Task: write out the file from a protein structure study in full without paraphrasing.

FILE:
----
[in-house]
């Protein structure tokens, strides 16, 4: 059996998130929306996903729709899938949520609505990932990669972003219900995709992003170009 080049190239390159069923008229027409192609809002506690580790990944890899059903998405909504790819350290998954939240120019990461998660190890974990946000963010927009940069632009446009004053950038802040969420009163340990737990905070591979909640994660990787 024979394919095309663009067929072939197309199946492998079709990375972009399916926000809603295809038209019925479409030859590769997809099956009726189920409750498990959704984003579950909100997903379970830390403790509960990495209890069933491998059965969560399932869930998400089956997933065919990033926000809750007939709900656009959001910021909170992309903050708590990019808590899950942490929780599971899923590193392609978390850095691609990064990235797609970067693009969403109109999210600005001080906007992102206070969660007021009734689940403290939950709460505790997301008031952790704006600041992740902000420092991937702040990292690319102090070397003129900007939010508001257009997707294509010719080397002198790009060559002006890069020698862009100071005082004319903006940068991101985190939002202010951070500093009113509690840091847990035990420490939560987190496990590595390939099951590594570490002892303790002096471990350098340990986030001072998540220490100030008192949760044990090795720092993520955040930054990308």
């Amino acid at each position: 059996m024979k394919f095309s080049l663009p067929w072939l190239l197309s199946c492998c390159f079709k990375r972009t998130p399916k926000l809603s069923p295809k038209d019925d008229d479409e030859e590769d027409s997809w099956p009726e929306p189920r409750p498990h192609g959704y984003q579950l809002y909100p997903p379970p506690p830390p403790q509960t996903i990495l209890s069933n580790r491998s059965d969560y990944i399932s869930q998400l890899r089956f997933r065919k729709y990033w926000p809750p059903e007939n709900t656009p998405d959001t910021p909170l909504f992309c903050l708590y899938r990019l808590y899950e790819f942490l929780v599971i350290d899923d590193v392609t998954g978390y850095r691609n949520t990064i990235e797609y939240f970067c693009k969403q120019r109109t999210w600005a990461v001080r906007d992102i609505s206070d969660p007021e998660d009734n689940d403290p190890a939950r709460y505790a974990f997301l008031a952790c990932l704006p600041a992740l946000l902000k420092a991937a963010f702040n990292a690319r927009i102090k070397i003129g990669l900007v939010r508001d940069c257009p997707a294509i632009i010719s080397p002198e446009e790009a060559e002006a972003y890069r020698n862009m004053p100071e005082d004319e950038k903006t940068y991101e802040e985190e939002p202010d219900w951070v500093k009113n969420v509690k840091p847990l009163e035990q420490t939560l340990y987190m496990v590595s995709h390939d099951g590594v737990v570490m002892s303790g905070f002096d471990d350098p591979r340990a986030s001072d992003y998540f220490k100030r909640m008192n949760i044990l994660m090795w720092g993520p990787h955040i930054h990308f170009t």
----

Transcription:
[in-house]
């Protein structure tokens, strides 16, 4: 059996998130929306996903729709899938949520609505990932990669972003219900995709992003170009 080049190239390159069923008229027409192609809002506690580790990944890899059903998405909504790819350290998954939240120019990461998660190890974990946000963010927009940069632009446009004053950038802040969420009163340990737990905070591979909640994660990787 024979394919095309663009067929072939197309199946492998079709990375972009399916926000809603295809038209019925479409030859590769997809099956009726189920409750498990959704984003579950909100997903379970830390403790509960990495209890069933491998059965969560399932869930998400089956997933065919990033926000809750007939709900656009959001910021909170992309903050708590990019808590899950942490929780599971899923590193392609978390850095691609990064990235797609970067693009969403109109999210600005001080906007992102206070969660007021009734689940403290939950709460505790997301008031952790704006600041992740902000420092991937702040990292690319102090070397003129900007939010508001257009997707294509010719080397002198790009060559002006890069020698862009100071005082004319903006940068991101985190939002202010951070500093009113509690840091847990035990420490939560987190496990590595390939099951590594570490002892303790002096471990350098340990986030001072998540220490100030008192949760044990090795720092993520955040930054990308």
């Amino acid at each position: 059996m024979k394919f095309s080049l663009p067929w072939l190239l197309s199946c492998c390159f079709k990375r972009t998130p399916k926000l809603s069923p295809k038209d019925d008229d479409e030859e590769d027409s997809w099956p009726e929306p189920r409750p498990h192609g959704y984003q579950l809002y909100p997903p379970p506690p830390p403790q509960t996903i990495l209890s069933n580790r491998s059965d969560y990944i399932s869930q998400l890899r089956f997933r065919k729709y990033w926000p809750p059903e007939n709900t656009p998405d959001t910021p909170l909504f992309c903050l708590y899938r990019l808590y899950e790819f942490l929780v599971i350290d899923d590193v392609t998954g978390y850095r691609n949520t990064i990235e797609y939240f970067c693009k969403q120019r109109t999210w600005a990461v001080r906007d992102i609505s206070d969660p007021e998660d009734n689940d403290p190890a939950r709460y505790a974990f997301l008031a952790c990932l704006p600041a992740l946000l902000k420092a991937a963010f702040n990292a690319r927009i102090k070397i003129g990669l900007v939010r508001d940069c257009p997707a294509i632009i010719s080397p002198e446009e790009a060559e002006a972003y890069r020698n862009m004053p100071e005082d004319e950038k903006t940068y991101e802040e985190e939002p202010d219900w951070v500093k009113n969420v509690k840091p847990l009163e035990q420490t939560l340990y987190m496990v590595s995709h390939d099951g590594v737990v570490m002892s303790g905070f002096d471990d350098p591979r340990a986030s001072d992003y998540f220490k100030r909640m008192n949760i044990l994660m090795w720092g993520p990787h955040i930054h990308f170009t």